Stellar Photographs Of Space: The Shortlist For Astronomy Photographer Of The Year

Tabish Khan
By Tabish Khan Last edited 37 months ago
Space - The Photographic Frontier
Seeing an aurora is high up on most people's list of things to do and this just moved it up another notch for us. ® Jan R. Olsen
Seeing an aurora is high up on most people's list of things to do and this just moved it up another notch for us. ® Jan R. Olsen
The contrasts between the mountains, moon and sky are almost painterly. ® Stefano De Rosa
The contrasts between the mountains, moon and sky are almost painterly. ® Stefano De Rosa
A solar prominence on the surface of the fiery ball that is our sun.  ® Gary Palmer
A solar prominence on the surface of the fiery ball that is our sun. ® Gary Palmer
The official name for this nebula is NGC 2359 but we prefer its catchier and well suited other name of Thor's Helmet. ® Adam Block
The official name for this nebula is NGC 2359 but we prefer its catchier and well suited other name of Thor's Helmet. ® Adam Block
A good star trail photograph reminds us that stars aren't static in the night sky. ® Dan Barr
A good star trail photograph reminds us that stars aren't static in the night sky. ® Dan Barr
This view may cause us to lose our balance too. ® Xiaohua Zhao
This view may cause us to lose our balance too. ® Xiaohua Zhao
You don't need a telescope to capture a great image of the stars. ® Brad Goldpaint
You don't need a telescope to capture a great image of the stars. ® Brad Goldpaint
This comet leaves a shimmering trail.  ® Michael Jaeger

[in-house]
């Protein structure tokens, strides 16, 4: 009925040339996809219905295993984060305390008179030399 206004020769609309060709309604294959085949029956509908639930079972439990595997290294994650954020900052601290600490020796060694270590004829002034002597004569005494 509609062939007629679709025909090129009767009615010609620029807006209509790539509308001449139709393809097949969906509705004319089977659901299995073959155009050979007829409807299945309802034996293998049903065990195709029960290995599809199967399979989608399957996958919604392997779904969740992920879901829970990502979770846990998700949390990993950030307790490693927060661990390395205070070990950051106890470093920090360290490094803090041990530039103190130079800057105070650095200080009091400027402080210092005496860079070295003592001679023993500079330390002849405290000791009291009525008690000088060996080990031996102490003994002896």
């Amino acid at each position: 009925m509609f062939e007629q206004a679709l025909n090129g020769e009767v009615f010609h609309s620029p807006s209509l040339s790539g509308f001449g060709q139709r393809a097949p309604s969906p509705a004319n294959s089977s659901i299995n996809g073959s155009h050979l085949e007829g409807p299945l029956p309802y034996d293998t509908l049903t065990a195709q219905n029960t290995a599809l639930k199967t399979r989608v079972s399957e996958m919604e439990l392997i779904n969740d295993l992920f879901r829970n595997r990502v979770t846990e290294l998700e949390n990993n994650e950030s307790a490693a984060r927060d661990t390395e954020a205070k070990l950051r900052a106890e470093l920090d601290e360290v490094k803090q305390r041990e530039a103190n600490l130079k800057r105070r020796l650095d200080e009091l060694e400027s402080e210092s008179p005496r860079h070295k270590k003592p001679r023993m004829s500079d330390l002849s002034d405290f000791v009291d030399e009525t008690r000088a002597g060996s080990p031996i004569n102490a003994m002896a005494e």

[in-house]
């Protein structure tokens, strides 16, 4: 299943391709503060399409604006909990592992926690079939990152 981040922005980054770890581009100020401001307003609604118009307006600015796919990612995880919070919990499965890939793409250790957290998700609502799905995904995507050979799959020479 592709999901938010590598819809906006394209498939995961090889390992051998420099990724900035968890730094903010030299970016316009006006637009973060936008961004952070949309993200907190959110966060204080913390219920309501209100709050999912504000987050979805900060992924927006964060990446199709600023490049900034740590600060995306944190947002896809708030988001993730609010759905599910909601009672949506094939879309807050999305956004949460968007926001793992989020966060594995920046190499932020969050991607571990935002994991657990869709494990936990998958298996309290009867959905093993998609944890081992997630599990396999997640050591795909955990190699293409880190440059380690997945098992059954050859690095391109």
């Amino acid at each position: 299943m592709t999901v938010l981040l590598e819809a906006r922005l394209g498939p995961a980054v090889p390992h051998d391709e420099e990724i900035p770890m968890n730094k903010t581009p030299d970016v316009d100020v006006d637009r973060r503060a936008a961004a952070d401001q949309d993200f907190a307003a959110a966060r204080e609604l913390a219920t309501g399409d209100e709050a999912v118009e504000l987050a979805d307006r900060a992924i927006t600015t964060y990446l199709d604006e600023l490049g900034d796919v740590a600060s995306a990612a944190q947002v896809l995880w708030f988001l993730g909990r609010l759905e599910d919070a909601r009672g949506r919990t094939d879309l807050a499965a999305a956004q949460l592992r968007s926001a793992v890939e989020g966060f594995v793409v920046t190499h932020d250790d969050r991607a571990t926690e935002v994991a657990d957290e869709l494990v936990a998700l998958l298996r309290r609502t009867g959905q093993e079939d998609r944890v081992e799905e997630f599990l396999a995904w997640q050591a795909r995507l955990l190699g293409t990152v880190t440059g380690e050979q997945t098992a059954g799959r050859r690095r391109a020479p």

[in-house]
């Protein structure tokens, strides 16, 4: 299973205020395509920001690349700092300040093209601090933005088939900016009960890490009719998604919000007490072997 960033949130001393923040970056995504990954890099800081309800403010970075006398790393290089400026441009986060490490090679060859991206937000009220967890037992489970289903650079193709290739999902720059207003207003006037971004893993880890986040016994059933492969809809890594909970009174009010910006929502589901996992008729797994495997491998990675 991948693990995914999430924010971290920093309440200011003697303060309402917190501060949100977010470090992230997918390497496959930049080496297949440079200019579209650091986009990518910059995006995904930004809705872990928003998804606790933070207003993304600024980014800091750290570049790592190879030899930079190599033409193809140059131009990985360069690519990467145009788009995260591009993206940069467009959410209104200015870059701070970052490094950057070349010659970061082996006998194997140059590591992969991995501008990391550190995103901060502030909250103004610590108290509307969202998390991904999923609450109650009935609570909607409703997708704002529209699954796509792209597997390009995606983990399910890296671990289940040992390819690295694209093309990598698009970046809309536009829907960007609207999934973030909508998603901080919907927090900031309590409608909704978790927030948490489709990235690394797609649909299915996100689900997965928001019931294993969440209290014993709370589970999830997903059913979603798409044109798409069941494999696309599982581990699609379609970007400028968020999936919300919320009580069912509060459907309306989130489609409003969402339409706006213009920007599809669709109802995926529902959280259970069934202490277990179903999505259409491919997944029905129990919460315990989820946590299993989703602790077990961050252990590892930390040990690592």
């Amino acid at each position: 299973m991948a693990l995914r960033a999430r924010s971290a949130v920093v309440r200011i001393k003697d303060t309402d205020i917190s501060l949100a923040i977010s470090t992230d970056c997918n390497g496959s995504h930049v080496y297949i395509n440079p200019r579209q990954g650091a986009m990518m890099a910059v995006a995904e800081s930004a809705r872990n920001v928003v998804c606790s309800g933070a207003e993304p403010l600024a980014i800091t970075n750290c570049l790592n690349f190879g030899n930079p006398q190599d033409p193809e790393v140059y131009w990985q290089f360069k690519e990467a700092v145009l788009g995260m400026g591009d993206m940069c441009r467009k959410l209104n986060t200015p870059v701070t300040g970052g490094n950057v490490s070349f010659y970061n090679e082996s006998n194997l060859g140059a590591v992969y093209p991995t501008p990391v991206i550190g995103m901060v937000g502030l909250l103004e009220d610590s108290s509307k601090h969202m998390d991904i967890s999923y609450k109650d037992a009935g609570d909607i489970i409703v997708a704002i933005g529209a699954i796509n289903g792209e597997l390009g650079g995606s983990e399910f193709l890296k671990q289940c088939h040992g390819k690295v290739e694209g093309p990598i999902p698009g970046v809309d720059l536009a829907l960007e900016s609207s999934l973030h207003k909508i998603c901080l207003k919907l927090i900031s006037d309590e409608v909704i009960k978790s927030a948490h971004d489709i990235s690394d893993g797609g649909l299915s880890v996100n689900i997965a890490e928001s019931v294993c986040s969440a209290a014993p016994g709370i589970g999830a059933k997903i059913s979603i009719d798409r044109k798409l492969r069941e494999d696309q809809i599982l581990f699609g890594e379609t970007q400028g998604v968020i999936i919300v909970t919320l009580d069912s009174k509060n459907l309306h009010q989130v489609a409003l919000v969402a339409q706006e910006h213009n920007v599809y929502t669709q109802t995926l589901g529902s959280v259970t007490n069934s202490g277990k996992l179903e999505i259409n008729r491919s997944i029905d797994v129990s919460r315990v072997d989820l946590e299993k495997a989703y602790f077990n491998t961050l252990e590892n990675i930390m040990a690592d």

This comet leaves a shimmering trail. ® Michael Jaeger
At over 5,000 light years from Earth, this is about as close as we'll get to the spectacular Jellyfish nebula.  © Patrick Gilliland
At over 5,000 light years from Earth, this is about as close as we'll get to the spectacular Jellyfish nebula. © Patrick Gilliland
Let us not forget our humble moon. ® Marcella Giulia
Let us not forget our humble moon. ® Marcella Giulia
Another aurora shot - just because. ® Rune Engebo
Another aurora shot - just because. ® Rune Engebo
There's something menacing about this nebula. ® Juan Ignacio Jiminez
There's something menacing about this nebula. ® Juan Ignacio Jiminez

Who doesn't love an awe-inspiring photograph of space? It reminds us of humanity's advancement in astronomy, and evokes a sense of humility: how small we really are in the grand scheme of the universe.

Every year we make the pilgrimage to the Royal Observatory in Greenwich to see the Astronomy Photographer of the Year and we've always been blown away by what we've seen. The above gallery is just a selection of those that have been shortlisted; the finalists will be exhibited at the Royal Observatory from 18 September.

If this isn't enough to satiate your appetite for stellar snaps, you've got just over a week to catch the 2014 exhibition winners.

The 2015 Insight Astronomy Photographer of the Year winners will be announced on 17 September, and displayed at the Royal Observatory in Greenwich from 18 September. Entrance will be free.

Last Updated 10 July 2015